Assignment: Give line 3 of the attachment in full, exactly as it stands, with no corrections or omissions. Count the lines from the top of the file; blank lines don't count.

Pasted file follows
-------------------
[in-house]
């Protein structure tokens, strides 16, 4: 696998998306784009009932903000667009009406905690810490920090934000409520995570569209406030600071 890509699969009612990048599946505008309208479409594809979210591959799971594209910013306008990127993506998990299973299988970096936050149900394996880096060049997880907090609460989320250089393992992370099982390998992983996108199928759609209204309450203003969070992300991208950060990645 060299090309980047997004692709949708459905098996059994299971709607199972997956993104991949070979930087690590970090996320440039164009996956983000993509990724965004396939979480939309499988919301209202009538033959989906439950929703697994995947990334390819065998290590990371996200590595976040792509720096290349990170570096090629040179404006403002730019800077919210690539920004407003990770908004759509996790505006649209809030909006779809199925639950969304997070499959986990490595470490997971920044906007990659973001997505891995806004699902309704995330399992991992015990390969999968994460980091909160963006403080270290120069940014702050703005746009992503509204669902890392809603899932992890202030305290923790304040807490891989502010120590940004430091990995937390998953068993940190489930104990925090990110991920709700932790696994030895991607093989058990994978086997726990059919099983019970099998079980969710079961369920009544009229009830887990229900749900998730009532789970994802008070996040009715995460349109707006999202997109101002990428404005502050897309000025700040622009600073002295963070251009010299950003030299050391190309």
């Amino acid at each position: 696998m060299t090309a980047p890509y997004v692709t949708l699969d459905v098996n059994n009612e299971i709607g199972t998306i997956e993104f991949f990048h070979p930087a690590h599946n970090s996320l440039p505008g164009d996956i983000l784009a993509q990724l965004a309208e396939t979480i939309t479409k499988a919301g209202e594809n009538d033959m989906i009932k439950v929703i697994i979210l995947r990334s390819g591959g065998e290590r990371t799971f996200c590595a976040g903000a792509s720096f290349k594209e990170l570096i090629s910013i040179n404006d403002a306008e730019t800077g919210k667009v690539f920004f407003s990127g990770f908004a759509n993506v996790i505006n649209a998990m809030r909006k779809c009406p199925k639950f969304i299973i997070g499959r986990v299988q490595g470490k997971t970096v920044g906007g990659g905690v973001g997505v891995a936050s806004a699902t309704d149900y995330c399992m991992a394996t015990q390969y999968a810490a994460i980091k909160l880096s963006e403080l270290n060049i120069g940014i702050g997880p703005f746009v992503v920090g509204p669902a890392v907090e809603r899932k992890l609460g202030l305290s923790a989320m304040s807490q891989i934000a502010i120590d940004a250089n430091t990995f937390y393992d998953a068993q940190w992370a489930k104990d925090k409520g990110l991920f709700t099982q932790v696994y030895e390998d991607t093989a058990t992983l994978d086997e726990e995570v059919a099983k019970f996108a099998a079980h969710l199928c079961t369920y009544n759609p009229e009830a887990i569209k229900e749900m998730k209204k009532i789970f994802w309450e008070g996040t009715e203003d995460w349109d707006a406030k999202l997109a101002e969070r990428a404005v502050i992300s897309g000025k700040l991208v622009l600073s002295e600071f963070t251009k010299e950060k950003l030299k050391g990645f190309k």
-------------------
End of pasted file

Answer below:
């Amino acid at each position: 696998m060299t090309a980047p890509y997004v692709t949708l699969d459905v098996n059994n009612e299971i709607g199972t998306i997956e993104f991949f990048h070979p930087a690590h599946n970090s996320l440039p505008g164009d996956i983000l784009a993509q990724l965004a309208e396939t979480i939309t479409k499988a919301g209202e594809n009538d033959m989906i009932k439950v929703i697994i979210l995947r990334s390819g591959g065998e290590r990371t799971f996200c590595a976040g903000a792509s720096f290349k594209e990170l570096i090629s910013i040179n404006d403002a306008e730019t800077g919210k667009v690539f920004f407003s990127g990770f908004a759509n993506v996790i505006n649209a998990m809030r909006k779809c009406p199925k639950f969304i299973i997070g499959r986990v299988q490595g470490k997971t970096v920044g906007g990659g905690v973001g997505v891995a936050s806004a699902t309704d149900y995330c399992m991992a394996t015990q390969y999968a810490a994460i980091k909160l880096s963006e403080l270290n060049i120069g940014i702050g997880p703005f746009v992503v920090g509204p669902a890392v907090e809603r899932k992890l609460g202030l305290s923790a989320m304040s807490q891989i934000a502010i120590d940004a250089n430091t990995f937390y393992d998953a068993q940190w992370a489930k104990d925090k409520g990110l991920f709700t099982q932790v696994y030895e390998d991607t093989a058990t992983l994978d086997e726990e995570v059919a099983k019970f996108a099998a079980h969710l199928c079961t369920y009544n759609p009229e009830a887990i569209k229900e749900m998730k209204k009532i789970f994802w309450e008070g996040t009715e203003d995460w349109d707006a406030k999202l997109a101002e969070r990428a404005v502050i992300s897309g000025k700040l991208v622009l600073s002295e600071f963070t251009k010299e950060k950003l030299k050391g990645f190309k």